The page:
Well, that time of year is fast approaching: the dreaded “testing season.” In the coming weeks, Education Week and many other education-focused journalism outlets will be filled with stories about the horrors and opportunities of testing.
I’ll continue to share about the performance assessment process that we use at my school, but I wanted to take a chance to enter into this public conversation in a more explicit way. I hope to do this in a way that can move beyond the partisan bomb-throwing that often characterizes this conversation.
“How to Opt” will be a three part conversation between myself and my colleague Robert Jeffers, who is also a Fellow with America Achieves.
Robert and I come at the “opting” conversation from similar and divergent places and are genuinely interested in learning from one another. (I would remiss here if I didn’t hat tip to Diane Ravitch and Deborah Meier’s masterful Bridging Differences blog as an inspiration for this project).
JM: So, Robert, introduce yourself to the fine folks:
RJ: Thanks John! I feel really lucky to have taught English, film, and environmental stewardship since 2002 here in Los Angeles. First at Washington Prep High School and then at Dorsey High where I remain to this day.
JM: I recently re-read your piece “What Opting In Reveals About Opting Out.” I really appreciate your argument for the use of data to inform educational decisions: “I doubt even the staunchest anti-testing proponent really wants education policy informed sans data, and instead based on emotion, opinion, or who has the more powerful lobbying contingency.” You seem to be advancing a pro-assessment, test-agnostic position. You argue for data, but don’t seem to care how we get that data. Is that how would you summarize your position?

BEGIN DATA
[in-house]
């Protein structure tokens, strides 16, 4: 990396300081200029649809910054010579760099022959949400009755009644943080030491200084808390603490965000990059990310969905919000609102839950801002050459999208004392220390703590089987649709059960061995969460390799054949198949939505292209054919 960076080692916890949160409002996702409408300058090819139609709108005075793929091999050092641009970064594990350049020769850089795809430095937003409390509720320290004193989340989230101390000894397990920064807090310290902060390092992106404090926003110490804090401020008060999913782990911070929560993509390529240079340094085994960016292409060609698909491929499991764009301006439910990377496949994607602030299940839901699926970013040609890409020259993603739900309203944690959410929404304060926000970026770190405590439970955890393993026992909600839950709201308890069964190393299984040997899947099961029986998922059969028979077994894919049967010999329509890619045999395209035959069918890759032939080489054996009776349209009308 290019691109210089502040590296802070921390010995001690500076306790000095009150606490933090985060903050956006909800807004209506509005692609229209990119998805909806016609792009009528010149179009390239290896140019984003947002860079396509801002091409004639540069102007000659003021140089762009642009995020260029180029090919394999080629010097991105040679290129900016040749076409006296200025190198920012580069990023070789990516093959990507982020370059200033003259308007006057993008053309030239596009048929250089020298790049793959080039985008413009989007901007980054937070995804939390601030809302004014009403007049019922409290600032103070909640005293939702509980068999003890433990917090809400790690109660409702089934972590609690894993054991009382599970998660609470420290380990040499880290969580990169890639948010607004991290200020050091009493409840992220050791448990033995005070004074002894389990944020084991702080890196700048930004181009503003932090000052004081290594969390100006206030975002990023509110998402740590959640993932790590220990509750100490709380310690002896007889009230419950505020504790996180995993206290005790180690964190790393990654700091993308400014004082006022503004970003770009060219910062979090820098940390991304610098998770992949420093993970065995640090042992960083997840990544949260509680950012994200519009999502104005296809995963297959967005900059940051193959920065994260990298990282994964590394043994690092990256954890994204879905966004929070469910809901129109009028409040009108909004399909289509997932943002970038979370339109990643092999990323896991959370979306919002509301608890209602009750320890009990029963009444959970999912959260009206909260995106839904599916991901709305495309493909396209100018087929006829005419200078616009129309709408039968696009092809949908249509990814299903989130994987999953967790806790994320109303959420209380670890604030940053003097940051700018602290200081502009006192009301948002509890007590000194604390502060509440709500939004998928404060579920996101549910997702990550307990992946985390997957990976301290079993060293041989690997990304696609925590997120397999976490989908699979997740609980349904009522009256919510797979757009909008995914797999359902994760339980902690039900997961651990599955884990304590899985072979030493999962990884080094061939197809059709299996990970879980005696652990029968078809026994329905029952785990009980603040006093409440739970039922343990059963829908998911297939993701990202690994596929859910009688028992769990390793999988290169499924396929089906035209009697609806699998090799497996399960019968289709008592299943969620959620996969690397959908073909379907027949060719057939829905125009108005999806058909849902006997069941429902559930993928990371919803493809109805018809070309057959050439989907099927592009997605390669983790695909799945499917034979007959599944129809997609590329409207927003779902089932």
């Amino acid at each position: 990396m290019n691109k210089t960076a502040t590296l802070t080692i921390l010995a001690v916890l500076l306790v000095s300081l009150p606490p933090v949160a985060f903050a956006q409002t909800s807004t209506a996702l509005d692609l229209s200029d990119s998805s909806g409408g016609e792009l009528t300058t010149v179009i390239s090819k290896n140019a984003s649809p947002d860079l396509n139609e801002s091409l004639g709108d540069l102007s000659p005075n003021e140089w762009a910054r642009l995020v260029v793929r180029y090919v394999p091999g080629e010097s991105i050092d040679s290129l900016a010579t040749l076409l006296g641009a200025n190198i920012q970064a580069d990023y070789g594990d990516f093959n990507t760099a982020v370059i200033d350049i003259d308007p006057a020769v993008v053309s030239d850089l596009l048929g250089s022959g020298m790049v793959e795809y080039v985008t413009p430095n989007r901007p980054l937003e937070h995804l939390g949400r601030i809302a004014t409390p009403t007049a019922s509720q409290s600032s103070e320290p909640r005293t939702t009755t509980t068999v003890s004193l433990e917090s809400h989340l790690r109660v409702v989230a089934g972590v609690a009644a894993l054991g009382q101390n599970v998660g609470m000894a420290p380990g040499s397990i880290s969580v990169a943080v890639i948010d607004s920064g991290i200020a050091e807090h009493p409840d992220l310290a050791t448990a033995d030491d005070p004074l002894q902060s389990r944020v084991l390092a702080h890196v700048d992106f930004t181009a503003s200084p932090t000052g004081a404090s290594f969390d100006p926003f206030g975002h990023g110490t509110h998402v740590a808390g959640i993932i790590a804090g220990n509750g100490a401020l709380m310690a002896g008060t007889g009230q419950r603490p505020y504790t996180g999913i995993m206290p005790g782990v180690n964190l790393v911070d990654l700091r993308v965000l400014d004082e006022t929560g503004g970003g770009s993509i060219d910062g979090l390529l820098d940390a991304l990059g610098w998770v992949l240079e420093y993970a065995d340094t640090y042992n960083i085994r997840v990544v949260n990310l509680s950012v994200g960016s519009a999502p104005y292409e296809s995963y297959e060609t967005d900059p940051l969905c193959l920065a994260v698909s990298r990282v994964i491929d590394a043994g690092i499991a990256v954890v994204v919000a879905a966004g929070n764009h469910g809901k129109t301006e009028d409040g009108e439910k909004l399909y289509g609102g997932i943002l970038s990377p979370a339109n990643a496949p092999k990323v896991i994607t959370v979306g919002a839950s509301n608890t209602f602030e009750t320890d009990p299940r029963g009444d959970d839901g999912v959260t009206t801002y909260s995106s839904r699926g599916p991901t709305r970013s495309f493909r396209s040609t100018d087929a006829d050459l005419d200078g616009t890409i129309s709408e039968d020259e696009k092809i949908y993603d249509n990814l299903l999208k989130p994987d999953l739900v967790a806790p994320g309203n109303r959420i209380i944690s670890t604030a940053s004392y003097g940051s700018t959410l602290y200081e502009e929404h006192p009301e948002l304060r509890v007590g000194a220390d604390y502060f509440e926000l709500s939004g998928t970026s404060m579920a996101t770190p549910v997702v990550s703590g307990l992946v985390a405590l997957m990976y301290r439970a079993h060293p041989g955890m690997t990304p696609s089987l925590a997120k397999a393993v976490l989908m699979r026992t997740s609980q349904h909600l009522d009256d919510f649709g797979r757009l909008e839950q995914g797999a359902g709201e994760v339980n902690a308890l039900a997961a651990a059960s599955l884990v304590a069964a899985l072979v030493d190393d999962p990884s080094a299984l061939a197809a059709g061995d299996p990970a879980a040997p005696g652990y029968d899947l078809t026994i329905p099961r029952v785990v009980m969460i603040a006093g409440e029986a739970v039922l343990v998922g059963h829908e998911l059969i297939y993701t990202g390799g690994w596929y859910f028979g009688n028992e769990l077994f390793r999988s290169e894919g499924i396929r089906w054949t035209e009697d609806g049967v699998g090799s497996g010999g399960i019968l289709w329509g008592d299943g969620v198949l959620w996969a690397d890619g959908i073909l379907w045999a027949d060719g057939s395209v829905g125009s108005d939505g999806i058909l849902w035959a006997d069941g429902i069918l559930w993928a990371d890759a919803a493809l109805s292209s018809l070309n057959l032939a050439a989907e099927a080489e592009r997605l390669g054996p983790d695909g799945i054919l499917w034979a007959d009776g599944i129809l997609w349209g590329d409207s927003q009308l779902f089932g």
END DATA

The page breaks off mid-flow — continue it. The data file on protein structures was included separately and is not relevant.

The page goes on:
RJ: I like the idea of “test agnostic” — that it may not be possible to know if there’s a test out there that can give students, families, teachers, and administrators accurate information about learning. And, I would say correct, at least in part, but it doesn’t mean that we shouldn’t strive for better assessments and that they have no place in education or that we should avoid tests all together either. This seems too reductive for me.
Still, it got me thinking about what I wrote and in particular the following: “Without test-takers, an accountability system can’t work.” I would amend my previous statement to be “without test-takers a testing-based accountability system can’t work.” I don’t advocate a test-only accountability system — multiple measures are important and I’ve always been a big advocate of portfolios.
Tests can be helpful, we just need to be careful about how we use data and the tests themselves. They are not perfect and never will be. If the College Board thinks the SAT imperfect enough to revise it every 10 or so years maybe we should consider how much weight we place on it and other tests?
I can say that I’m glad the spotlight has shifted to testing both on quantity and quality. A friend who lives in Tennessee recently shared with me that 3rd graders spend 674 minutes on their yearly accountability tests when the MCAT and the LSAT are 450 and 175 minutes, respectively. If we accept this as true, then what we really need isn’t accountability but perspective and reason.
JM: I agree that we need multiple measures. We need to present information in multiple ways and give students the opportunity to tell us what they know in multiple ways. In other words, we need good teaching (I like the way Loryn Windwehen talked about this).
It seems your position is that we need good teaching and good testing, but I see testing as a barrier to good teaching.